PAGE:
Quince have a delightful fragrance and warm fall fruit flavor that infuses perfectly into quince liqueur. They’re an ancient fruit, that’s been enjoyed since Roman times and they’re just starting to find their way into modern grocery stores.
Quince are too hard to eat out of hand, and they’re usually cooked into a quince jam, jelly or paste. They start out yellow or cream-colored, and after about an hour of cooking, quince turns a lovely shade of pink.
The problem is if you cook quince for quince liqueur they’ll release pectins which will cloud the liqueur and cause it to gel. I’ve added a few rose petals to the mix, which give the quince liqueur a natural pink hue, and rose compliments the flavor of quince beautifully.
Rosewater is commonly cooked with quinces in the middle east, so it not only gives the quince liqueur a beautiful color but adds lovely floral notes as well.
Start by grating the quince into a jar. Work quickly, the fruit will brown like an apple exposed to oxygen. Browning will give the quince liqueur an amber color, and it’ll stay that way if you don’t add rose petals for color.
Once you have a good bit in a jar, add a neutral spirit like vodka. If you cover the quince quickly, they won’t have time to brown and the amber color won’t obscure the bright pink color of the finished quince liqueur.
Quince fruits are a bit sour and astringent on their own, which is one reason why they’re typically cooked into preserves with a lot of sugar.
The tart flavor and subtle astringency plays well against the added sweetness. A quince liqueur is no different and requires a generous amount of sugar to balance the taste. Exactly how much to add is up to you.
I chose to add 1 cup of sugar to a quart jar of quince liqueur, but as little as 1/4 cup or as much as 2 cups would work.
Two large quince fruits will yield around 2-3 cups of grated quince, which is just right for a quart jar of quince liqueur. Add in your preferred amount of sugar, somewhere between 1/4 cup for a very tart liqueur and as much as 2 cups for an intensely syrupy cordial.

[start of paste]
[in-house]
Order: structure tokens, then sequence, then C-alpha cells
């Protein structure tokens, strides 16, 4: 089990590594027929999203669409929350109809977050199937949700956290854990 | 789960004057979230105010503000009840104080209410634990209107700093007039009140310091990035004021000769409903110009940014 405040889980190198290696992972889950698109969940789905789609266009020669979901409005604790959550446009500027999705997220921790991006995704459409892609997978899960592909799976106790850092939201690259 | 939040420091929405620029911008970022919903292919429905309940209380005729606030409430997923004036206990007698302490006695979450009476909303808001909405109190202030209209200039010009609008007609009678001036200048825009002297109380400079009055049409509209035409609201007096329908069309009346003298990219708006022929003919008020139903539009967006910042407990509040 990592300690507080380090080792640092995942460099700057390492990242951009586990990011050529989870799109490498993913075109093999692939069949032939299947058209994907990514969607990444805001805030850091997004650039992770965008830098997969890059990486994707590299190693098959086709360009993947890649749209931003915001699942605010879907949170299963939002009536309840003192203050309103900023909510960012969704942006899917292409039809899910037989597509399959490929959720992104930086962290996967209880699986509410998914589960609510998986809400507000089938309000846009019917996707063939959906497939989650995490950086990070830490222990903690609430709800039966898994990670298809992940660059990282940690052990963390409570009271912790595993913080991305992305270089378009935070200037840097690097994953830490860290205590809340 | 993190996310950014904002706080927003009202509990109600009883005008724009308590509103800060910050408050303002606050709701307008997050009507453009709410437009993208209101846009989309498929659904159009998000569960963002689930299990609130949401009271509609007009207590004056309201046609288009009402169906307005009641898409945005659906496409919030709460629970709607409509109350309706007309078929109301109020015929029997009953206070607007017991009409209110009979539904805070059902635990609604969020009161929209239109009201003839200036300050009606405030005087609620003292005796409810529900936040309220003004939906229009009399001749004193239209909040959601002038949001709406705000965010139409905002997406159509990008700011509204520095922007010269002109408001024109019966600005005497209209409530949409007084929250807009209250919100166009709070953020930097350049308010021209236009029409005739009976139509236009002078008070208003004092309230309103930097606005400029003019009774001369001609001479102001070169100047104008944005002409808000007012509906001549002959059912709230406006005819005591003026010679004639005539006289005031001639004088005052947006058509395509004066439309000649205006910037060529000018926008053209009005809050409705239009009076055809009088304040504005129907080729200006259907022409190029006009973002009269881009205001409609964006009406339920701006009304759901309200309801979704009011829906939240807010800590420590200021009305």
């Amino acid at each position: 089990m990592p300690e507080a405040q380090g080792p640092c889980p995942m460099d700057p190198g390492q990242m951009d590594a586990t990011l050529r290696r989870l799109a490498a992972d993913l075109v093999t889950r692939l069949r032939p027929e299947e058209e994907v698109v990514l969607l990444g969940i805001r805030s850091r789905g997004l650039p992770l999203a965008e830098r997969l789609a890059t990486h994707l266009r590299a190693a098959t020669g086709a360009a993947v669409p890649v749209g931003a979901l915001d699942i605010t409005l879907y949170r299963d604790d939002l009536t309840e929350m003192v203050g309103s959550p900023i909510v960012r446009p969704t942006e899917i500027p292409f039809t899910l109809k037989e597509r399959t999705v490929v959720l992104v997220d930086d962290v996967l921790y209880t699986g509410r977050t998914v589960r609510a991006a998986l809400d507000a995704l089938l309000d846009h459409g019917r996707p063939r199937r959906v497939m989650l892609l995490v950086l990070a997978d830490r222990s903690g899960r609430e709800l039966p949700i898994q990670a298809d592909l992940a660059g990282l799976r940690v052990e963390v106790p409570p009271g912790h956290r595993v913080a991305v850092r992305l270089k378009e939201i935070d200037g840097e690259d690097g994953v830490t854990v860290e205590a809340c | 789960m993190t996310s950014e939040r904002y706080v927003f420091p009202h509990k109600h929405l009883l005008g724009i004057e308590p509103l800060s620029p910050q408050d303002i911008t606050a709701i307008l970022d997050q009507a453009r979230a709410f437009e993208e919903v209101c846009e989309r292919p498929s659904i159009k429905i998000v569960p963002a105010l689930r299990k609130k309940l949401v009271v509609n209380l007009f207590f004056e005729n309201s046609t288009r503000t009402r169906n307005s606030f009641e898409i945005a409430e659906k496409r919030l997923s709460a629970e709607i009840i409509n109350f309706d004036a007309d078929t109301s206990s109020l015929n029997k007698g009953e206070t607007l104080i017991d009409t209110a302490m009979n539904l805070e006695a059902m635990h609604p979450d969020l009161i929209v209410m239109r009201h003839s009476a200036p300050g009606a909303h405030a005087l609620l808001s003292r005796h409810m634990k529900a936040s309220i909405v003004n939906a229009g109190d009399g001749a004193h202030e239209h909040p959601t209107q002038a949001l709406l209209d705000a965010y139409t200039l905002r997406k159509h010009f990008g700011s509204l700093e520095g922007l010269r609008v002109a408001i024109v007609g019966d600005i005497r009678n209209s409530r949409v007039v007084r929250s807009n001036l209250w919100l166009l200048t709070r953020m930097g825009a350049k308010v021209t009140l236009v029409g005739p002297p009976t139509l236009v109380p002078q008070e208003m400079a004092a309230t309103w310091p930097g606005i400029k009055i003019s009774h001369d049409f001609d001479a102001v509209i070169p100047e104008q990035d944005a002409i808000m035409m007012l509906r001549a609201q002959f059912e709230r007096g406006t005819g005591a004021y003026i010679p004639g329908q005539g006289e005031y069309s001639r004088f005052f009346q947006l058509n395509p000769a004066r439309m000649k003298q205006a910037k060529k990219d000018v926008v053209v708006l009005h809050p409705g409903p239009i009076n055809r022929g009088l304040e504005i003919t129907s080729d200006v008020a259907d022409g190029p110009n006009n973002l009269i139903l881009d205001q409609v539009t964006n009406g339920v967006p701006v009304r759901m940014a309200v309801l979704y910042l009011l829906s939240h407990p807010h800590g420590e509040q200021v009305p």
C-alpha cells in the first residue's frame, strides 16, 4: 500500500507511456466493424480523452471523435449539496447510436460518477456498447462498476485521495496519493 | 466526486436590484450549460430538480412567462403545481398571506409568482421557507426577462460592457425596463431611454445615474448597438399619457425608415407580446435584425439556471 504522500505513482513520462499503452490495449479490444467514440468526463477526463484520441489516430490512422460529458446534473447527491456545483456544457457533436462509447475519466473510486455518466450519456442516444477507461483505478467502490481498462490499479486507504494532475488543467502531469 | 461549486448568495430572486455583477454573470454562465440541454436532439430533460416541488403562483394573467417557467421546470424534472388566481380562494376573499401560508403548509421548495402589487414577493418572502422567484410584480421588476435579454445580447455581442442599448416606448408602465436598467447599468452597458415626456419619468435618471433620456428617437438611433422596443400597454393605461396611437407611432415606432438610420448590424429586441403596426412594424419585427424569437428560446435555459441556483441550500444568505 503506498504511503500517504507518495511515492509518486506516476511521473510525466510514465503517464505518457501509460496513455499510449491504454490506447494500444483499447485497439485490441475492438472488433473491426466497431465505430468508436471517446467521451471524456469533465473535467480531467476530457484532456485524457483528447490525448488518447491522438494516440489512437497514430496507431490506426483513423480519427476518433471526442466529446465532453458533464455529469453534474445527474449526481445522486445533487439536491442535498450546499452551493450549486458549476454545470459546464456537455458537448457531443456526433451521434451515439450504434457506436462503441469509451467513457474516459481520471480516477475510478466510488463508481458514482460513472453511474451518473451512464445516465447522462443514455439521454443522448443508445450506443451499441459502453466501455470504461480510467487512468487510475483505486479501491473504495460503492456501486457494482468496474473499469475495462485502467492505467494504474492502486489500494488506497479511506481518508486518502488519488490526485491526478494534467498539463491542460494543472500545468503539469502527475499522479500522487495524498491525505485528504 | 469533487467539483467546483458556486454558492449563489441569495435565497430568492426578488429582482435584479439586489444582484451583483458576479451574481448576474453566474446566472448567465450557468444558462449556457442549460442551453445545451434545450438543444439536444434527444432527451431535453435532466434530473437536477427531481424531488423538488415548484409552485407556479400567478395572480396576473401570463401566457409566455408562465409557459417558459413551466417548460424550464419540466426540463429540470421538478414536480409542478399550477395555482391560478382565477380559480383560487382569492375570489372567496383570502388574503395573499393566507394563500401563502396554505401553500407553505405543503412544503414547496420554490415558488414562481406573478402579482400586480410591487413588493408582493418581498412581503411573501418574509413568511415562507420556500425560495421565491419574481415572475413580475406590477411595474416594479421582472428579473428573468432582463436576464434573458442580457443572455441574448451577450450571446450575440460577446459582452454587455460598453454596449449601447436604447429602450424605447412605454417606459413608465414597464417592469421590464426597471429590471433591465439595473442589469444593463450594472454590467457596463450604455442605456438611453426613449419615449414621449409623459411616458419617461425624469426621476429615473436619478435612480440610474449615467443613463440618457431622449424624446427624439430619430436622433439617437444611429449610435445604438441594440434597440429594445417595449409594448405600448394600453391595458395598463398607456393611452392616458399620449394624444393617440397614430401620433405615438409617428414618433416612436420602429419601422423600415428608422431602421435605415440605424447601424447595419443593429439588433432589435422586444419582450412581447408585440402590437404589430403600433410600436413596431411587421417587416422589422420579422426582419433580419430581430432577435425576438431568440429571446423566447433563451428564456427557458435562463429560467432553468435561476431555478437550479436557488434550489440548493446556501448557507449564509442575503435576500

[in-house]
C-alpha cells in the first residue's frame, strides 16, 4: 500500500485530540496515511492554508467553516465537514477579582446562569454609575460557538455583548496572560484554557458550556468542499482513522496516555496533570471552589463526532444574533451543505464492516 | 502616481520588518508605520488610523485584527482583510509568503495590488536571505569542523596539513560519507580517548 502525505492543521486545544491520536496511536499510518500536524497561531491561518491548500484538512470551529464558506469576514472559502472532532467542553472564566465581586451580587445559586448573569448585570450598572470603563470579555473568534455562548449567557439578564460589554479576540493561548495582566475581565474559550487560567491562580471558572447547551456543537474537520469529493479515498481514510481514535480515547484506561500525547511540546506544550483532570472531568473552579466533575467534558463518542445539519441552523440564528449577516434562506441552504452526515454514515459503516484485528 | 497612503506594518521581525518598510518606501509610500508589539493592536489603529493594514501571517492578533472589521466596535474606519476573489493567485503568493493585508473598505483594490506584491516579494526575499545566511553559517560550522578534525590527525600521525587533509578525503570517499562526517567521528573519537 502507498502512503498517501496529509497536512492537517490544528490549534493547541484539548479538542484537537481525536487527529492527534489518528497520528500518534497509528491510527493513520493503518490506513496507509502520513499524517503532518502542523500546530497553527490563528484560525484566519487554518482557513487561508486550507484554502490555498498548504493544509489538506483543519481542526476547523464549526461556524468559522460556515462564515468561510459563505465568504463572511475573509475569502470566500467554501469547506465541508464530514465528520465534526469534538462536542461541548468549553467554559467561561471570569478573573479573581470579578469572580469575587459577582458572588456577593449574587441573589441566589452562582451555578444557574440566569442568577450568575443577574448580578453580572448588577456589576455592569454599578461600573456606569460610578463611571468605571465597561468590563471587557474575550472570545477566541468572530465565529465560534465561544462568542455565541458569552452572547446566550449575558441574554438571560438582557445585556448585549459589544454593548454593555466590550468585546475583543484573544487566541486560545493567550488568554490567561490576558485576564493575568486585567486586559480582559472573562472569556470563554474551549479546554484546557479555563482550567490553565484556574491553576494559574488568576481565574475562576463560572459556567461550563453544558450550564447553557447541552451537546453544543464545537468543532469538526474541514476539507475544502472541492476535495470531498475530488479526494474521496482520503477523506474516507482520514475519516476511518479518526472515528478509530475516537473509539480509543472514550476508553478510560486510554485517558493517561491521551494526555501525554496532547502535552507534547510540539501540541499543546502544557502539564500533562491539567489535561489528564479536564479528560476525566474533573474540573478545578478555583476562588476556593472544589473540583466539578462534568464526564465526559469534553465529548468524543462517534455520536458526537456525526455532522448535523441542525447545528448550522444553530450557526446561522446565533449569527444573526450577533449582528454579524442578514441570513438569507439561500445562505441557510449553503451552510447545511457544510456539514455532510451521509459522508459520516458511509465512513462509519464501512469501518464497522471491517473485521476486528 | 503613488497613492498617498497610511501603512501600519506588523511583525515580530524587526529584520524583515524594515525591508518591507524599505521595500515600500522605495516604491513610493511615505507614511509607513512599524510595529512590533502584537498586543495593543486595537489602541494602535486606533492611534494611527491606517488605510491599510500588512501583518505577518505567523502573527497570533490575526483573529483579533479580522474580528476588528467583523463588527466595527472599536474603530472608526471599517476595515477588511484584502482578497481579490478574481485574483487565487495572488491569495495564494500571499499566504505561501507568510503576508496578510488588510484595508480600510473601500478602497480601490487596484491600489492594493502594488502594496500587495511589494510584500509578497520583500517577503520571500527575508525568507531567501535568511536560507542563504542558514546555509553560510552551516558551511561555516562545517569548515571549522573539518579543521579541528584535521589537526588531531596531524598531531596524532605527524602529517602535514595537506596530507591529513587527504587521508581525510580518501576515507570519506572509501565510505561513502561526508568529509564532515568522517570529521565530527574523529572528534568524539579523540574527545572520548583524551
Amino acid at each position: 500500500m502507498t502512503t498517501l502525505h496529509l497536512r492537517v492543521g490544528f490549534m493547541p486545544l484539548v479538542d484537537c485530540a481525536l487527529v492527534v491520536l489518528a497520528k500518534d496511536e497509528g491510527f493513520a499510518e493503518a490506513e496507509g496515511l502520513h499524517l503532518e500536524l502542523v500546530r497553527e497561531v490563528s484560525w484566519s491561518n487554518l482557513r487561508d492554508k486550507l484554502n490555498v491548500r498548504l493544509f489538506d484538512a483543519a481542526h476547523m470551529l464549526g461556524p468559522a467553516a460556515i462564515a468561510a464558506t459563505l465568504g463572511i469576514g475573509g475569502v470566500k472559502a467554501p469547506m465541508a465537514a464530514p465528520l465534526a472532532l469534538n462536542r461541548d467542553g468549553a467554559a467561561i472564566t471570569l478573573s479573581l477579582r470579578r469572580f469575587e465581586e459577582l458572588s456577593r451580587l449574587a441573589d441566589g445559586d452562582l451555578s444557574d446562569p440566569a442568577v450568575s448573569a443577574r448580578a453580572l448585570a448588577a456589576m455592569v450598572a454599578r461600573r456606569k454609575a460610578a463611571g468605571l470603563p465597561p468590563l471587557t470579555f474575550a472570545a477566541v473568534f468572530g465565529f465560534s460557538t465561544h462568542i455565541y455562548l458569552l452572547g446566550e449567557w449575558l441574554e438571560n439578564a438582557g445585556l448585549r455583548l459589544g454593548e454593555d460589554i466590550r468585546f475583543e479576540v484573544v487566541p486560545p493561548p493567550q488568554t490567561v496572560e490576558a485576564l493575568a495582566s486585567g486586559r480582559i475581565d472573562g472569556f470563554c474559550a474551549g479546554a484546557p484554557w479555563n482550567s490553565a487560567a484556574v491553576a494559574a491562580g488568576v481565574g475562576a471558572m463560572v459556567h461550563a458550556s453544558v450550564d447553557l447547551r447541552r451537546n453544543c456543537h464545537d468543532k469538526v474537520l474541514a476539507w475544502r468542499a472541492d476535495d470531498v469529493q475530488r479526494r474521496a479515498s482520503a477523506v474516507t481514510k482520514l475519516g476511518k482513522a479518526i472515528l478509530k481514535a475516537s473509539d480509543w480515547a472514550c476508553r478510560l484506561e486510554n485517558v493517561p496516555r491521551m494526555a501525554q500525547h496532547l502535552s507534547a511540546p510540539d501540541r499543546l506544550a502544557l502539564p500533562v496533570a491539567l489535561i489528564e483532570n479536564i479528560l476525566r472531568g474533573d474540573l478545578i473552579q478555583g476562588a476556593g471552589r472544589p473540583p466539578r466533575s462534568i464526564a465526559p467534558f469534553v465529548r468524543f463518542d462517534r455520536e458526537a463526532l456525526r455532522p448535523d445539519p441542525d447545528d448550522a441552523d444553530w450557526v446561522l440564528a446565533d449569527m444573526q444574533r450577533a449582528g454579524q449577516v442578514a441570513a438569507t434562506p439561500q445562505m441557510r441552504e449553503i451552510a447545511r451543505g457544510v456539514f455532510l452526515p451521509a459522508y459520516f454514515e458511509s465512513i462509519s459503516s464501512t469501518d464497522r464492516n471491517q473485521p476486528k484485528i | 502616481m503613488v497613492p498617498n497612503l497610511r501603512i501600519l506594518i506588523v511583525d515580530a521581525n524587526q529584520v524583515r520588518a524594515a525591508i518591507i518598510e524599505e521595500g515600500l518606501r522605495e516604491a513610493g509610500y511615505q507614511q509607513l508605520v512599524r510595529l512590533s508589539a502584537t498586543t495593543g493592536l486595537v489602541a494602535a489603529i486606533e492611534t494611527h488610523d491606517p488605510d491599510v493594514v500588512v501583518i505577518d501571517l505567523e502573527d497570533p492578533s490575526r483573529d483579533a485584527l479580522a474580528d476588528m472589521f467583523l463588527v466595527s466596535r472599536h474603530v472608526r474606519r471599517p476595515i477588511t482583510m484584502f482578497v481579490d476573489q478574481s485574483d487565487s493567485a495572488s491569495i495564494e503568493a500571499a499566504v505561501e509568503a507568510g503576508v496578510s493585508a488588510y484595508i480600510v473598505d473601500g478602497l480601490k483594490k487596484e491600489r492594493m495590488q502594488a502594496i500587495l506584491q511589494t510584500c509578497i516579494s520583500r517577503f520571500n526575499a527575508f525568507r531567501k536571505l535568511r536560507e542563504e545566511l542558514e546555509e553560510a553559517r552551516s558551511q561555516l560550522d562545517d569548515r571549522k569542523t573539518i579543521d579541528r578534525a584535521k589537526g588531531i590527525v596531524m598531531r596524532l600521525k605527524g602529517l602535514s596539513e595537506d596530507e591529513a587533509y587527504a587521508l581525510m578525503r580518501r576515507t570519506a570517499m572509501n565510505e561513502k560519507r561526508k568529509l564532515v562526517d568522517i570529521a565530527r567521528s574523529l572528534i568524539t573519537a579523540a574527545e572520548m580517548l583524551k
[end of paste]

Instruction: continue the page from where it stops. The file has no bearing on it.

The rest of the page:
Keep in mind, you can always add more sugar so be conservative to start.
For color, add a small handful of rose petals. Rose petals are optional, but they really do help to bring out the floral flavor of the quince and add a lovely color.
Our roses are still putting out a few last blooms when quinces come into season in the late fall, but if you don’t have any unsprayed rose petals handy, dried rose petals will work just as well.
Any extra rose petals can be used to make a rose cordial, which shares the same bright pink color and is a delicious complement to quince liqueur.
Quince fruits begin to ripen in late October, so if you find them early there’s enough time to bottle the batch into a holiday gift. Try a reusing a corked liqueur bottle or use a clear flip-top Grolsch bottle to allow the colors to come through.
The floral flavors of quince infuse into a brightly colored quince liqueur.
- 2 large quince
- 1 cup sugar
- 1 handful rose petals, 1/4 to 1/2 cup
- 1 cinnamon stick, optional
- Vodka or Brandy to fill
- Wash the quince and remove the exterior fuzz with a soft cloth. Be sure the quince are bright yellow, not green, as green quince don't have as much flavor.
- Grate the quince into a quart jar. Top with sugar, rose petals and a cinnamon stick.
- Fill the jar with vodka to within an inch of the top.
- Give the jar a shake and allow the flavors to infuse for 2-3 months. Set the jar in a cool dark place, and give it a shake anytime you think about it. It'll be tasty after a week, but give it more time to fully mature.
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I really want to make the grated quince into something else now, I have taken the vodka off, and am drinking it and it is delicious, but what to do with the grated quince? Any recipe suggestions ? eg cake?
Thanks for this recipe it is delicious
You’re welcome! It could make a lovely addition to cakes, cookies, ganache, etc.
A couple of years ago I decided to have a go at making my own quince liqueur, using korn and various combinations of spices and instead of leaving for 2-3 months, the jars are still there. I don’t believe that the fruit would deteriorate in the alcohol during this time and it looks OK, looking at the jars. As I have never tried this before I was wondering what your opinion would be?
I now have around 250 quince from my tree and probably another 100 at least still on the tree, so I will have another go, and try your recipe too.
Thank you for this recipe. I made some last season & all bottled ready to go! Do you have any recommendations for mixtures or cocktails for this? Thanks again for sharing.
This recipe sounds intriguing. Do you peel the quince before shredding?
I second the request for cocktail recipes using quince liquor.
Hi, I was wondering how long the completed product will last before loosing some of its floral fragrance?
note: I’m trying to determine how far ahead I can make it.
Hi Cheryl. liqueur infusions can last up to a year before they begin to degrade.